Chapter 20
Script Example 3: Which Way Do We Go?

In This Chapter

Making the Grade

In this example, we’re going to look at a simple but important technique: browser-sensitive site navigation. Even though JavaScript is supported by the major Web browsers Netscape Navigator and Microsoft Internet Explorer, some users out there may be using a browser that does not support JavaScript (such as Lynx, Opera, or Ibrowse).

When you’re creating a Web site, it’s important for you to consider whether you want it accessible to all Web surfers or only those who use JavaScript-capable browsers. Of course, this depends in large part on the function of the site: If the site is a BlackJack game that’s written in JavaScript (like Chapter 22 of this book), it clearly is useful only to visitors with JavaScript-capable browsers. In fact, in the case of our BlackJack program, only JavaScript 1.1-capable browsers can play it.

On the other hand, perhaps you’re using JavaScript to “jazz up” a site. Yet, its basic content (information about you, your company, and so on) may be relevant to anyone. In this case, it’s sometimes best to create two versions of your content pages: one version for users without JavaScript and one for users with.

Parallel Universes

Imagine that your site consists of two “parallel universes”: one set of pages with graphics and JavaScript code and one set without JavaScript code (whether or not they contain graphics is up to you). We’ll say that each version of the site’s home page is named as follows:

All of the hyperlinks within home_nojs.htm also lead to non-JavaScript versions of pages, and the hyperlinks within home_js.htm lead to JavaScript versions of pages where appropriate.

The trick, then, lies in how to come up with a single URL that any surfer can visit and that will automatically sweep the user to the correct version of the home page.

He Went That-Away!

Solving this proposition requires the creation of a “dummy” page, which performs the redirection to the appropriate “real” home page, depending on the visitor’s browser.

Suppose your dummy page is named home.htm. The logic behind the redirection is based on these points:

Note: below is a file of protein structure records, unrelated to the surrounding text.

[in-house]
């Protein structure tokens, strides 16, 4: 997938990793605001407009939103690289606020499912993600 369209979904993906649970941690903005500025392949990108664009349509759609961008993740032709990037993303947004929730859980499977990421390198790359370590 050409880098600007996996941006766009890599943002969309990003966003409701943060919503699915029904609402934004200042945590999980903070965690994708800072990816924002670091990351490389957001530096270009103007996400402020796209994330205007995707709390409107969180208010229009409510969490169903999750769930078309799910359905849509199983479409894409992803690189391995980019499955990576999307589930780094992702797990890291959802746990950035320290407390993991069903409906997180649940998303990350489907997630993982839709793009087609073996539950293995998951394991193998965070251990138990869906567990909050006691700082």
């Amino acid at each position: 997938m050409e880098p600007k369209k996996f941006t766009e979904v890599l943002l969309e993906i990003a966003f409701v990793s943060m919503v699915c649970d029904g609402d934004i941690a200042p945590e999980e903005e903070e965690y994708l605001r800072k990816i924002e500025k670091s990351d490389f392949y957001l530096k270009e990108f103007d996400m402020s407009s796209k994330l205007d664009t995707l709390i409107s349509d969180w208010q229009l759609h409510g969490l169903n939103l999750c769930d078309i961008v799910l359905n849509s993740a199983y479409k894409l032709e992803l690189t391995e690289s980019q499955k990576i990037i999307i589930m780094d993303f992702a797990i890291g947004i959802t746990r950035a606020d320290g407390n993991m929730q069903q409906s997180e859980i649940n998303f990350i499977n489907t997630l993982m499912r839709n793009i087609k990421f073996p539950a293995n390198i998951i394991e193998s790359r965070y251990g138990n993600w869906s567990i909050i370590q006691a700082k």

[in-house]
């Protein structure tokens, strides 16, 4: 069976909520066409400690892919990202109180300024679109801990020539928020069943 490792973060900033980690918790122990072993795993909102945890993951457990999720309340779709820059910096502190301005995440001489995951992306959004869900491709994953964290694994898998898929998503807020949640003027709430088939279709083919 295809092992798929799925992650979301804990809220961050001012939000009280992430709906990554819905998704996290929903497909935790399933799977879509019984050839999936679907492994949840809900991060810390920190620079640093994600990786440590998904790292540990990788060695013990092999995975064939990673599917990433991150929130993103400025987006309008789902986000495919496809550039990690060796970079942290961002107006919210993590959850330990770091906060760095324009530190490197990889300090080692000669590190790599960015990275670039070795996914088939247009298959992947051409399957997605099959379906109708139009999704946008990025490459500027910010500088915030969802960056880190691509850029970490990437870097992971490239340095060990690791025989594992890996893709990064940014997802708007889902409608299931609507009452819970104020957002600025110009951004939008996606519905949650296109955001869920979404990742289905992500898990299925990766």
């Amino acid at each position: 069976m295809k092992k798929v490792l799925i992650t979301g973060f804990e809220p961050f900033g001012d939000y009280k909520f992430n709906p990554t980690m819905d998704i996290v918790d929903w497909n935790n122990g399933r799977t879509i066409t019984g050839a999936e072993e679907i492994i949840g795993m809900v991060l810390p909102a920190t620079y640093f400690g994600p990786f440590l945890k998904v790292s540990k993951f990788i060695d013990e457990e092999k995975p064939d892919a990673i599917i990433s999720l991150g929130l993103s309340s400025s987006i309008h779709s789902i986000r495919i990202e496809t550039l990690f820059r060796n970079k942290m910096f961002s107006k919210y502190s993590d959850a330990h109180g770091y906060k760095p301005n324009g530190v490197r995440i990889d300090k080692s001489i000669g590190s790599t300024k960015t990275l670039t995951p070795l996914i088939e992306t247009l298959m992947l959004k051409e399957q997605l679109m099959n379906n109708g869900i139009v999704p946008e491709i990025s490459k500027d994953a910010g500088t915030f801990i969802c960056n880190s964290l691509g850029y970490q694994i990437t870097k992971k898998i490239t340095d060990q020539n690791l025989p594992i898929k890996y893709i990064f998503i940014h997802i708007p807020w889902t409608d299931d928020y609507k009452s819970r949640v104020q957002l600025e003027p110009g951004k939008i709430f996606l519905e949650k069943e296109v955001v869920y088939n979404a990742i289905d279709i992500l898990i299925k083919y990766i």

When a JavaScript-capable browser loads this page, it executes the single line of JavaScript code and loads the new page into the window. A non-JavaScript browser can’t see this code and, therefore, continues down until it hits the <META> tag, which causes it to load a new specified page.

<body bgcolor="#FFFFFF">
<script language="JavaScript">
<!-- Hide from non-JavaScript browsers
location = "home_js.htm"

When a visitor loads this page (which we’ve named and publicized as home.htm, so the user doesn’t realize he’s actually opening a redirection page), a JavaScript browser will immediately open home_js.htm. Alternatively, a non-JavaScript browser will immediately open home_nojs.htm, and the deed is done. From that point on, everything else is taken care of by virtue of having employed the correct hyperlinks in each version of the home page.

You can easily test this example, even with Netscape Navigator or Internet Explorer. To do so, create the above dummy page and open it in Netscape. It should attempt to load home_js.htm (or whichever URL you decide to code). Then disable JavaScript in Navigator using the Network, Preferences, Language command and revisit the page. This time, it should try to load home_nojs.htm (or whichever URL you code for the non-JavaScript page).


The Least You Need to Know

In this short chapter, you learned the importance of audience-friendly Web sites. When offering content that is relevant to readers with any browser, it’s often wise to offer said content in non-JavaScript forms for users who don’t have capable browsers. By creating and publicizing a “dummy” home page, you can automatically redirect visitors to the JavaScript-enabled or -disabled true home page. All it takes is a one-statement JavaScript program and a <META> tag to redirect non-JavaScript browsers.

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